My prayer for every city is that the Church will become known for praying for, serving, and loving our neighbors and communities in their areas of greatest need: poverty, hunger, education, injustice, or whatever that might be for your city. I’m so grateful to be living in a time in history when He’s bringing His Church together to do just that and am excited to be walking alongside you!
In our recent GoodCities Leadership Gathering in Phoenix, Eric Swanson
introduced a creative approach when he gave a 20 minute presentation titled “City Transformation as a Platform” (his full presentation is available at the end of this post). His belief is that the real power of a decentralized network in a city is found in the many ways that people live out their callings and yet, unify under a city transformation
Swanson notes that people will find their place within a common vision if it serves their own self interest. He distinguishes between self interest and selfish interests by stating that self interest is a belief from those involved that they will get more out of being involved with the movement than through non-involvement. Selfish interest is a viewpoint that only engages because of a self-promoting ulterior motive (i.e. a sales rep who gets involved in a volunteer organization to make sales instead of to accomplish the goals of the volunteer organization.)
He compares this new approach to Web 2.0 which has radically changed our online experiences. Web 1.0 offered a way for people and organizations to share information about themselves with others. Web 2.0 offers an interactive experience where internet users pursue their interests and engage information and organizations to get what they are looking for. In Web 2.0 Google, Facebook, Amazon, and Apple are four big platforms where internet users find what they need.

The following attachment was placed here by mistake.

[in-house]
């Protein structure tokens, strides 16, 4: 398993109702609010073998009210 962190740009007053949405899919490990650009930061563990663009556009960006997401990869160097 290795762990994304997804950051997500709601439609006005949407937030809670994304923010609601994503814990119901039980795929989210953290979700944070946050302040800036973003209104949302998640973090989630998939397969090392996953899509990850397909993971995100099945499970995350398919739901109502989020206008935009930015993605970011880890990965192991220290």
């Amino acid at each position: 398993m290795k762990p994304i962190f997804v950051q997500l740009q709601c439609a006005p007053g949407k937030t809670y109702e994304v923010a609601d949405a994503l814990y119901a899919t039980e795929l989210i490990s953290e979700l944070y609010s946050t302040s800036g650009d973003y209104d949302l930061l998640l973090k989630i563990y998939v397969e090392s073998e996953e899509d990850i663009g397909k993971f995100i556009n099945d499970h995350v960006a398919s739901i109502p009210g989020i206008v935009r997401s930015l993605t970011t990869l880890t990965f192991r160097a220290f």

Swanson asks, “How can we be more like…
- YouTube not ABC?
- Wikipedia not Encyclopedia Britannica?
- Airbnb not Marriott Hotels?
- Twitter not Associated Press?
- A playground not Little League?
City movements become much more powerful when they lift a transformational vision that engages people and organizations in their self interest. Swanson listed the kinds of self interests that various parties within city movements hold deeply to give examples of why they may become involved. These self interests include:
When city transformation becomes a platform rather than only residing in an organization, the work of a city movement will experience new levels of effectiveness.
Download Slides From Eric Swanson’s City Transformation as a Platform
The full presentation below was recorded at our GoodCities Leadership Gathering. The video of Eric was pretty shaky, although the audio was very good, so this presentation shows a few stills of Eric interspersed throughout the presentation of his slide deck.
At our recent GoodCities Leadership Gathering in Phoenix, Pastor David Drum shared about the importance of developing a culture of honor among pastors in Tucson. This important aspect of church unity has its roots among leaders of primarily African American and Hispanic churches. In the 2:48 minute video below, Dave talks about what he’s learned and how this can be helpful in other cities as well as we pursue city transformation.
Chuck Proudfit and the Origins of At Work on Purpose in Cincinnati
This five minute overview was recorded at our recent City Advance Conference in New York City. There is much we can learn from the stages of development of At Work On Purpose of Cincinnati. What Chuck talks about is central to the development of any healthy citywide movement that has city transformation in view.
The City Advance in NYC is one of three conferences that we offer through GoodCities for leaders of Christian unity movements in cities. Our next conference, “ONE,” will take place in Phoenix, AZ on January 27-29 and will engage leaders of John 17 movements working to make cities more redemptive places to live and work. We’ll have stories of unlikely partnerships between Catholics and Evangelicals, between people of different ethnic, cultural and socio-economic classes.